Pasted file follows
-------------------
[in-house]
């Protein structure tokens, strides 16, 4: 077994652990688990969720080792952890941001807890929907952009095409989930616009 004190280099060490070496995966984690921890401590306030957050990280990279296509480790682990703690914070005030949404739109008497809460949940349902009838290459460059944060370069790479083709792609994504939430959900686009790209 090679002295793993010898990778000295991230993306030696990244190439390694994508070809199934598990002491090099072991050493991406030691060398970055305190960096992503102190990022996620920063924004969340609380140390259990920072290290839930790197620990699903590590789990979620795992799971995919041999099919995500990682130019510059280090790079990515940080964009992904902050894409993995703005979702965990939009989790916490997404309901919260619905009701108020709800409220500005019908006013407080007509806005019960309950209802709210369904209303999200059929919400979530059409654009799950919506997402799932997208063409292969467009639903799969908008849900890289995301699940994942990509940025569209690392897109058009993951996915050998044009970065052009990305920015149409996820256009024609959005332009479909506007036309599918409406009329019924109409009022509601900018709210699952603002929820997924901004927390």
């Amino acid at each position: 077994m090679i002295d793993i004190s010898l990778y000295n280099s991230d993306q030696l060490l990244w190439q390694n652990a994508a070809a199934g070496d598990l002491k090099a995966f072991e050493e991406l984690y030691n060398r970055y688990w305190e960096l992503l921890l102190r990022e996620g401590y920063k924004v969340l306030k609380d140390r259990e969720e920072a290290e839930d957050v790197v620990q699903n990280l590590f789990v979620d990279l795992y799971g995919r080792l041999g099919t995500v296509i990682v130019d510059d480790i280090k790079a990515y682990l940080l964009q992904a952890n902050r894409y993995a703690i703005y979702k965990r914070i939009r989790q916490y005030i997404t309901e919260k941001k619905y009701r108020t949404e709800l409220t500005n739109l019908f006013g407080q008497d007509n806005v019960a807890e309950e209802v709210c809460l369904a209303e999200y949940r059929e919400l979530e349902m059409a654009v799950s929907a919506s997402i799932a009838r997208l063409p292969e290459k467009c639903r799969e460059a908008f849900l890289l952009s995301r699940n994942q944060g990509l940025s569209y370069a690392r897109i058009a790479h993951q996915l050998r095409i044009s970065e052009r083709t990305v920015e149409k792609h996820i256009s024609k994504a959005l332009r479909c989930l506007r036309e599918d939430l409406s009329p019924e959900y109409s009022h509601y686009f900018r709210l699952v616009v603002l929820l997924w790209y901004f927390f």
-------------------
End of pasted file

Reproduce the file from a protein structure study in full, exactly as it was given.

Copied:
[in-house]
């Protein structure tokens, strides 16, 4: 077994652990688990969720080792952890941001807890929907952009095409989930616009 004190280099060490070496995966984690921890401590306030957050990280990279296509480790682990703690914070005030949404739109008497809460949940349902009838290459460059944060370069790479083709792609994504939430959900686009790209 090679002295793993010898990778000295991230993306030696990244190439390694994508070809199934598990002491090099072991050493991406030691060398970055305190960096992503102190990022996620920063924004969340609380140390259990920072290290839930790197620990699903590590789990979620795992799971995919041999099919995500990682130019510059280090790079990515940080964009992904902050894409993995703005979702965990939009989790916490997404309901919260619905009701108020709800409220500005019908006013407080007509806005019960309950209802709210369904209303999200059929919400979530059409654009799950919506997402799932997208063409292969467009639903799969908008849900890289995301699940994942990509940025569209690392897109058009993951996915050998044009970065052009990305920015149409996820256009024609959005332009479909506007036309599918409406009329019924109409009022509601900018709210699952603002929820997924901004927390």
């Amino acid at each position: 077994m090679i002295d793993i004190s010898l990778y000295n280099s991230d993306q030696l060490l990244w190439q390694n652990a994508a070809a199934g070496d598990l002491k090099a995966f072991e050493e991406l984690y030691n060398r970055y688990w305190e960096l992503l921890l102190r990022e996620g401590y920063k924004v969340l306030k609380d140390r259990e969720e920072a290290e839930d957050v790197v620990q699903n990280l590590f789990v979620d990279l795992y799971g995919r080792l041999g099919t995500v296509i990682v130019d510059d480790i280090k790079a990515y682990l940080l964009q992904a952890n902050r894409y993995a703690i703005y979702k965990r914070i939009r989790q916490y005030i997404t309901e919260k941001k619905y009701r108020t949404e709800l409220t500005n739109l019908f006013g407080q008497d007509n806005v019960a807890e309950e209802v709210c809460l369904a209303e999200y949940r059929e919400l979530e349902m059409a654009v799950s929907a919506s997402i799932a009838r997208l063409p292969e290459k467009c639903r799969e460059a908008f849900l890289l952009s995301r699940n994942q944060g990509l940025s569209y370069a690392r897109i058009a790479h993951q996915l050998r095409i044009s970065e052009r083709t990305v920015e149409k792609h996820i256009s024609k994504a959005l332009r479909c989930l506007r036309e599918d939430l409406s009329p019924e959900y109409s009022h509601y686009f900018r709210l699952v616009v603002l929820l997924w790209y901004f927390f």